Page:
Search found 41 matches

by Manpreet Singh 1N
Fri Mar 17, 2017 1:34 pm
Forum: Stereochemistry in Organic Compounds (Chirality, Stereoisomers, R/S, d/l, Fischer Projections)
Topic: Cis vs. trans
Replies: 1
Views: 783

Re: Cis vs. trans

On one of the practice finals, you were able to get credit using either or but it looks more concise when using E and Z for IUPAC naming
by Manpreet Singh 1N
Fri Mar 17, 2017 1:32 pm
Forum: *Cycloalkenes
Topic: When to use Z vs. E?
Replies: 4
Views: 692

Re: When to use Z vs. E?

More specifically Z is used when the high priority groups are on the same side and E is when the high priority are on the opposite side. The high priority group is determined by atomic number
by Manpreet Singh 1N
Wed Mar 15, 2017 10:35 am
Forum: Administrative Questions and Class Announcements
Topic: Saying Thank You to Dr. Lavelle
Replies: 186
Views: 39342

Re: Saying Thank You to Dr. Lavelle

Dr.Lavelle, I just want to say thank you for all the effort you have put in to make sure we understand chemistry. Because of my lack of a strong chemistry background from high school, the idea of taking chemistry for two years scared me. However since the first day of chem 14A with you, your class h...
by Manpreet Singh 1N
Tue Mar 07, 2017 12:25 pm
Forum: *Alkanes
Topic: #1 quiz 3 preparation
Replies: 2
Views: 272

Re: #1 quiz 3 preparation

Aadding on, we use the carbon count from right to left because it gives us a small number. From left to right the isoporpyl would have been on the 7th carbon, but from right to left it is attached to the 4th carbon. Professor Lavelle said we want the smaller number when writing the name of the compo...
by Manpreet Singh 1N
Mon Feb 27, 2017 8:24 am
Forum: Balancing Redox Reactions
Topic: Three-step electrochemical reactions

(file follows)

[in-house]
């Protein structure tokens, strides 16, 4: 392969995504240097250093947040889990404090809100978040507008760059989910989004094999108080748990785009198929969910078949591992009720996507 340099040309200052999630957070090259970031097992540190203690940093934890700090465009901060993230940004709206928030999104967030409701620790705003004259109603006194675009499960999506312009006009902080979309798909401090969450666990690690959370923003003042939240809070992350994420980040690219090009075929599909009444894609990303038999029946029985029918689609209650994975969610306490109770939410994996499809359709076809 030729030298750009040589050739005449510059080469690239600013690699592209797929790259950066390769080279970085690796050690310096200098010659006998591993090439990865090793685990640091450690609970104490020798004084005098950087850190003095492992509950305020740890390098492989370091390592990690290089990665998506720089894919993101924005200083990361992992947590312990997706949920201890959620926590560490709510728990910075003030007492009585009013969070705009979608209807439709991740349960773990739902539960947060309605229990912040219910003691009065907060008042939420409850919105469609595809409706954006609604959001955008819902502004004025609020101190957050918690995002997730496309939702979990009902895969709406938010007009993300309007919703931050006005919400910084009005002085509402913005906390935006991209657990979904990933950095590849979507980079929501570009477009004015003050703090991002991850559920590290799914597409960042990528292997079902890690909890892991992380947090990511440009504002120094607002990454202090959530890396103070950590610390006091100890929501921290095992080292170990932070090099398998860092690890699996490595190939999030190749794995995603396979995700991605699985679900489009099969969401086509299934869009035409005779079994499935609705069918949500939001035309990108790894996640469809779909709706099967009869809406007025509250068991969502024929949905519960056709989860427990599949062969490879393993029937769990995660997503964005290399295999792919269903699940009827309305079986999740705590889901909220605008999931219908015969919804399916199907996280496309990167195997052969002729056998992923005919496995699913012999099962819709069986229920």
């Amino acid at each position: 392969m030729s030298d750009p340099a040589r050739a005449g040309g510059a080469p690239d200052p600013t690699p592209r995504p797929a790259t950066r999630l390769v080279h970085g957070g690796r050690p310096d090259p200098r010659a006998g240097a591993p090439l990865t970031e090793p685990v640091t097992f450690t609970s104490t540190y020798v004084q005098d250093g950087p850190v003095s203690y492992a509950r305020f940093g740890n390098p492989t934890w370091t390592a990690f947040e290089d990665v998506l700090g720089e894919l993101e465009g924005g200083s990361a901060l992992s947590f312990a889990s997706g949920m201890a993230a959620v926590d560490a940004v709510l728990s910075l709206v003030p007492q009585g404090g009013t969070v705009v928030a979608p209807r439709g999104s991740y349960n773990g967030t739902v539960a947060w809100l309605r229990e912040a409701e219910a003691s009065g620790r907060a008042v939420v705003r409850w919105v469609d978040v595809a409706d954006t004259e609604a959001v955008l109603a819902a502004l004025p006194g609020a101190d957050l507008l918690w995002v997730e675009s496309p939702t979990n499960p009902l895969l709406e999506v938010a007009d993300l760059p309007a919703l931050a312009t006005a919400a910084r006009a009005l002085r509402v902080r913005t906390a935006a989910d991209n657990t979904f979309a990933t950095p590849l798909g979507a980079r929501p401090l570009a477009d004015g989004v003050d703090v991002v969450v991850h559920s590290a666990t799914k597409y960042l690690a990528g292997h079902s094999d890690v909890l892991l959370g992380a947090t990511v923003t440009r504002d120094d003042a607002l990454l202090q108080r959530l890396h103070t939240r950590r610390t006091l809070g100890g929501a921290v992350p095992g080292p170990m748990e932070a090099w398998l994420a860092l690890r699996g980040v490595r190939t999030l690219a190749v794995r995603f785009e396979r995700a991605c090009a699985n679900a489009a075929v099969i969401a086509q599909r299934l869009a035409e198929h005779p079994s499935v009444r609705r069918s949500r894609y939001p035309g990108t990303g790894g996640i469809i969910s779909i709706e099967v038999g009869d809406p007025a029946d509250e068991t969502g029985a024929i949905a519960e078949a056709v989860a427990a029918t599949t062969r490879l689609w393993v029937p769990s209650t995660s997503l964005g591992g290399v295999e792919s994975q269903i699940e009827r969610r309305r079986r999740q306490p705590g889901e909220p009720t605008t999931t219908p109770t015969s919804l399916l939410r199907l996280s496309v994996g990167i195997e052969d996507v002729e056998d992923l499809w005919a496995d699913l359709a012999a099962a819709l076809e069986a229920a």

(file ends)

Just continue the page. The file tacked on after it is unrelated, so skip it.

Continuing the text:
Replies: 1
Views: 184

Re: Three-step electrochemical reactions

Hello,

I am not completely sure where they exist, but there are reactions that require three half-reactions. Due to this, there are ways to solve for them. Here is a link I found.
http://www.chemteam.info/Redox/Redox-Th ... tions.html
by Manpreet Singh 1N
Mon Feb 20, 2017 11:37 pm
Forum: General Rate Laws
Topic: Hw 15.27 and 15.35
Replies: 2
Views: 255

Re: Hw 15.27 and 15.35

Hello,

We cant use the same process because it 15.27 the reaction is in 1st order but it 35 it is in second order. So it 27, the equation we used is ln[A]=-kt+ln[A0]. But for a second order reaction the equation would be 1/[A]=kt+1/[A0].
by Manpreet Singh 1N
Mon Feb 06, 2017 8:27 am
Forum: Work, Gibbs Free Energy, Cell (Redox) Potentials
Topic: 14.27
Replies: 1
Views: 200

Re: 14.27

Hello, For this problem, we want the standard potential for U^4+ +4e- ----> U since we don't have that exact standard potential, we can use the information we have so we have: U^4+ +e- ----> U^3+ E^o=-0.61 U^3+ +3e- -----> U E^o=-1.78 When we add, the U^3+ cancels out because they are on opposite si...
by Manpreet Singh 1N
Mon Feb 06, 2017 8:17 am
Forum: Balancing Redox Reactions
Topic: Help on problem 14.17
Replies: 4
Views: 484

Re: Help on problem 14.17

We also multiple the second half-reaction by 5 because we want the electrons to cancel out, so we are left with the only the molecules.
by Manpreet Singh 1N
Mon Jan 30, 2017 2:28 pm
Forum: Calculating Standard Reaction Entropies (e.g. , Using Standard Molar Entropies)
Topic: Winter 2013 Midterm #5.B
Replies: 1
Views: 210

Re: Winter 2013 Midterm #5.B

Hello,

My logic for this problem is that the molecule with the greater molar mass has the greatest molar entropy because the more massive the gas molecule, the more disordered it can be.

Hope that helps :)
by Manpreet Singh 1N
Mon Jan 30, 2017 8:14 am
Forum: Reaction Enthalpies (e.g., Using Hess’s Law, Bond Enthalpies, Standard Enthalpies of Formation)
Topic: Chapter 8 Number 75 b
Replies: 1
Views: 295

Re: Chapter 8 Number 75 b

Hello,

Yes you are correct. You can write the bond enthalpies for both reactants and products, but when you do that, you see that all the C-H bonds cancel out.

Hope that helps :)
by Manpreet Singh 1N
Mon Jan 23, 2017 8:24 am
Forum: Concepts & Calculations Using First Law of Thermodynamics